JAMA Neurol. 2023 Mar 13. doi: 10.1001/jamaneurol.2023.0148. Online ahead of print.
IMPORTANCE: Pregnant women who have epilepsy need adequate engagement, information, and pregnancy planning and management to improve pregnancy outcomes.
OBJECTIVE: To investigate perinatal outcomes in women with epilepsy compared with women without epilepsy.
DATA SOURCES: Ovid MEDLINE, Embase, CINAHL, and PsycINFO were searched with no language or date restrictions (database inception through December 6, 2022). Searches also included OpenGrey and Google Scholar and manual searching in journals and reference lists of included studies.
STUDY SELECTION: All observational studies comparing women with and without epilepsy were included.
DATA EXTRACTION AND SYNTHESIS: The PRISMA checklist was used for abstracting data and the Newcastle-Ottawa Scale for risk-of-bias assessment. Data extraction and risk-of-bias assessment were done independently by 2 authors with mediation conducted independently by a third author. Pooled unadjusted odds ratios (OR) or mean differences were reported with 95% CI from random-effects (I2 heterogeneity statistic >50%) or fixed-effects (I2 < 50%) meta-analyses.
MAIN OUTCOMES AND MEASURES: Maternal, fetal, and neonatal complications.
RESULTS: Of 8313 articles identified, 76 were included in the meta-analyses. Women with epilepsy had increased odds of miscarriage (12 articles, 25 478 pregnancies; OR, 1.62; 95% CI, 1.15-2.29), stillbirth (20 articles, 28 134 229 pregnancies; OR, 1.37; 95% CI, 1.29-1.47), preterm birth (37 articles, 29 268 866 pregnancies; OR, 1.41; 95% CI, 1.32-1.51) and maternal death (4 articles, 23 288 083 pregnancies; OR, 5.00; 95% CI, 1.38-18.04). Neonates born to women with epilepsy had increased odds of congenital conditions (29 articles, 24 238 334 pregnancies; OR, 1.88; 95% CI, 1.66-2.12), neonatal intensive care unit admission (8 articles, 1 204 428 pregnancies; OR, 1.99; 95% CI, 1.58-2.51), and neonatal or infant death (13 articles, 1 426 692 pregnancies; OR, 1.87; 95% CI, 1.56-2.24). The increased odds of poor outcomes was increased with greater use of antiseizure medication.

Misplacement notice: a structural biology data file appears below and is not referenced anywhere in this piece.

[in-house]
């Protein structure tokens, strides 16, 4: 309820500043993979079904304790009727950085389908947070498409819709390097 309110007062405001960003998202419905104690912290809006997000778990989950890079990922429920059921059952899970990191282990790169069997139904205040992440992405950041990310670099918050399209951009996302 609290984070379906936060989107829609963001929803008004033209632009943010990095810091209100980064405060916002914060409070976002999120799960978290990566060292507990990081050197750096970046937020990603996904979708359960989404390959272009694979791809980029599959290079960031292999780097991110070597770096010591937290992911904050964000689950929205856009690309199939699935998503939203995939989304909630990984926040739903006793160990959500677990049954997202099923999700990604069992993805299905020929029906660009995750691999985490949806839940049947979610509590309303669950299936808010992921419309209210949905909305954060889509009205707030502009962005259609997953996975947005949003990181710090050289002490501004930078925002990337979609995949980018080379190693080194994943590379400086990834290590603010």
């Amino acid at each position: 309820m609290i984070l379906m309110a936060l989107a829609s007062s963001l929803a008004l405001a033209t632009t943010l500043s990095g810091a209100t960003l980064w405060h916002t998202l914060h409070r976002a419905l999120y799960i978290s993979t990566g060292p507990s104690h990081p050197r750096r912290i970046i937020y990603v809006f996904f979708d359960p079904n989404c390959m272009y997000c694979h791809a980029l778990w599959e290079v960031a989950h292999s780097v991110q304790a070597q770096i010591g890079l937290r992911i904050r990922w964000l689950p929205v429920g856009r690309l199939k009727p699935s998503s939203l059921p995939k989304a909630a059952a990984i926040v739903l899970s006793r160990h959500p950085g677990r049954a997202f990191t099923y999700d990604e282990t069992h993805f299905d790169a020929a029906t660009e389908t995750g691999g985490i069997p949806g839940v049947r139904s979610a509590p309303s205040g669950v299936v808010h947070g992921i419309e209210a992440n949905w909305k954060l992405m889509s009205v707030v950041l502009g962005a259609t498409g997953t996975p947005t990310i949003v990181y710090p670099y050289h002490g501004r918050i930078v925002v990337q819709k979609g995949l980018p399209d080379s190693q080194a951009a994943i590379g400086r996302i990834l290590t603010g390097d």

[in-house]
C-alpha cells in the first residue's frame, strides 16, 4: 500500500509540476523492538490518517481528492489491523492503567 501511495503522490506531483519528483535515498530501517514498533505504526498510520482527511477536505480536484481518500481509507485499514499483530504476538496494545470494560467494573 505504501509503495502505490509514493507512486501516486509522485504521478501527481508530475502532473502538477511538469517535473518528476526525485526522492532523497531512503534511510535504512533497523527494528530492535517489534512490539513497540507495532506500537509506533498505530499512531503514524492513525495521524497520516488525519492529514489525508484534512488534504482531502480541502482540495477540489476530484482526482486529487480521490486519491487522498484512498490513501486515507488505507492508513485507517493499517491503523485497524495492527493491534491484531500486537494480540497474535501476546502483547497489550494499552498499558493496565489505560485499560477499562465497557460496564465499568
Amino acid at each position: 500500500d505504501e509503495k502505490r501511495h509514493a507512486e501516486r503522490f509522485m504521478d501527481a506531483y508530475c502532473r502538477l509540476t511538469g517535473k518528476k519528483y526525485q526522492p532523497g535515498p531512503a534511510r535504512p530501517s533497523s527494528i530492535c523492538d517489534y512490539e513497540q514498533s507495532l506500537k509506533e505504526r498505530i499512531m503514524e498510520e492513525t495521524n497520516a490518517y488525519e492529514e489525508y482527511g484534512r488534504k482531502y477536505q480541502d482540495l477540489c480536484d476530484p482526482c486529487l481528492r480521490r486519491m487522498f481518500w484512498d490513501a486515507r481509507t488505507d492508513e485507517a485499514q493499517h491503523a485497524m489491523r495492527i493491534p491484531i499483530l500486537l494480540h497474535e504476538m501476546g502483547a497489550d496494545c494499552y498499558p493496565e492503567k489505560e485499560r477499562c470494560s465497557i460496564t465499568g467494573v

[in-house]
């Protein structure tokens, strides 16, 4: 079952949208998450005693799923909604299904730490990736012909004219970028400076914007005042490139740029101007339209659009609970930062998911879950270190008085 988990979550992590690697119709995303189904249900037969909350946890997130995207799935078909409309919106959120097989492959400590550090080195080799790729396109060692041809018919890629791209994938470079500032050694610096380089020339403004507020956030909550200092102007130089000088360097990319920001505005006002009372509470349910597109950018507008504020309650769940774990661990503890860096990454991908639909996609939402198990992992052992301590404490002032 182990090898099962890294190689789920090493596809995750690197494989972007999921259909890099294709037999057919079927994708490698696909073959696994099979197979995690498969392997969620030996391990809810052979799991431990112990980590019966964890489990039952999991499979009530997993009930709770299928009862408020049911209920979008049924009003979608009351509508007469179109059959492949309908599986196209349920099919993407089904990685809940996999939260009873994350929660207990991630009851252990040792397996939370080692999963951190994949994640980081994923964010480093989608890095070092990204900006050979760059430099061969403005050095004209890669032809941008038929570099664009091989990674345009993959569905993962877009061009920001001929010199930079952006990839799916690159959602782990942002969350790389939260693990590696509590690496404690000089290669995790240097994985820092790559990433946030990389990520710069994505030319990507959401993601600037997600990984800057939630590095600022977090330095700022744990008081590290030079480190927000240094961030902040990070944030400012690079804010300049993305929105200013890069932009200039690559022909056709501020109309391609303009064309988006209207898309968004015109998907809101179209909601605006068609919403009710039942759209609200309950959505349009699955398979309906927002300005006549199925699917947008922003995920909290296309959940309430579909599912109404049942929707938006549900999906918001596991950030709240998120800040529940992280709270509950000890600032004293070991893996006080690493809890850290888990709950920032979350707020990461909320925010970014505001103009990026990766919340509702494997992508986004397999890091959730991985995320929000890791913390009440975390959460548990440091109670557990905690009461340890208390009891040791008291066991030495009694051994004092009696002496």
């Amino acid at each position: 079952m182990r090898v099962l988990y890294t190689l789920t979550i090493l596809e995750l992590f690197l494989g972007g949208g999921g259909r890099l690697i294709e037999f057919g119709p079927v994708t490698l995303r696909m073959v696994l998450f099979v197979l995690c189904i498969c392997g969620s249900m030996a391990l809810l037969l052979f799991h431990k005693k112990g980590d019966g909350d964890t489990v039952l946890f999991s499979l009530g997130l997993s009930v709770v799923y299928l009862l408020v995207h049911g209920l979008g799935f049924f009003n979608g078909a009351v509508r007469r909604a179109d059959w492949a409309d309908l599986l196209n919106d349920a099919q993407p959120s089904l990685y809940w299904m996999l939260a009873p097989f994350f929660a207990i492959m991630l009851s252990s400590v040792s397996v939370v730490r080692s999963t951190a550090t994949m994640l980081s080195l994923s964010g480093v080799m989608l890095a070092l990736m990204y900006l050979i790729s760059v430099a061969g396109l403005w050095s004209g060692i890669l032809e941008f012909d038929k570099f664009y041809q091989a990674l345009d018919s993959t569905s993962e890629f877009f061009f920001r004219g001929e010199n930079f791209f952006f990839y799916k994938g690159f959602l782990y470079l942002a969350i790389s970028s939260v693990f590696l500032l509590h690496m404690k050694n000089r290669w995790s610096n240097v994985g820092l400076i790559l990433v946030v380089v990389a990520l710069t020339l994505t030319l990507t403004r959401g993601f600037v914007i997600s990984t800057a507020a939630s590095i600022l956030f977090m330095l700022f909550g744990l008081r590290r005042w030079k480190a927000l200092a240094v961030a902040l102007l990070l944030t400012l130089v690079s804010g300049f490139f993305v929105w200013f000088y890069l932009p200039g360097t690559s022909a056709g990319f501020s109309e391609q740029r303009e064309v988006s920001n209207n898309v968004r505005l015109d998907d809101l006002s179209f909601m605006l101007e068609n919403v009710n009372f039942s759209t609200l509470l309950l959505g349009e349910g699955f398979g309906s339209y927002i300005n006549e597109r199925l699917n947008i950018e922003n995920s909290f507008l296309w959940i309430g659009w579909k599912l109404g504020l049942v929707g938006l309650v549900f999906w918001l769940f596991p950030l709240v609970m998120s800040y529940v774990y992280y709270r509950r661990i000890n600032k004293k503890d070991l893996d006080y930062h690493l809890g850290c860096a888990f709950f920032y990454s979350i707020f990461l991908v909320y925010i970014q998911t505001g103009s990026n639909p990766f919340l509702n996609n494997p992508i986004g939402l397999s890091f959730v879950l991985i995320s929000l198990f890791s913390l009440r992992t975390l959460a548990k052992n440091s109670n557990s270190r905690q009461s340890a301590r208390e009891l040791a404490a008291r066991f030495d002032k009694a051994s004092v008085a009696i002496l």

CONCLUSIONS AND RELEVANCE: This systematic review and meta-analysis found that women with epilepsy have worse perinatal outcomes compared with women without epilepsy. Women with epilepsy should receive pregnancy counseling from an epilepsy specialist who can also optimize their antiseizure medication regimen before and during pregnancy.
PMID:36912826 | DOI:10.1001/jamaneurol.2023.0148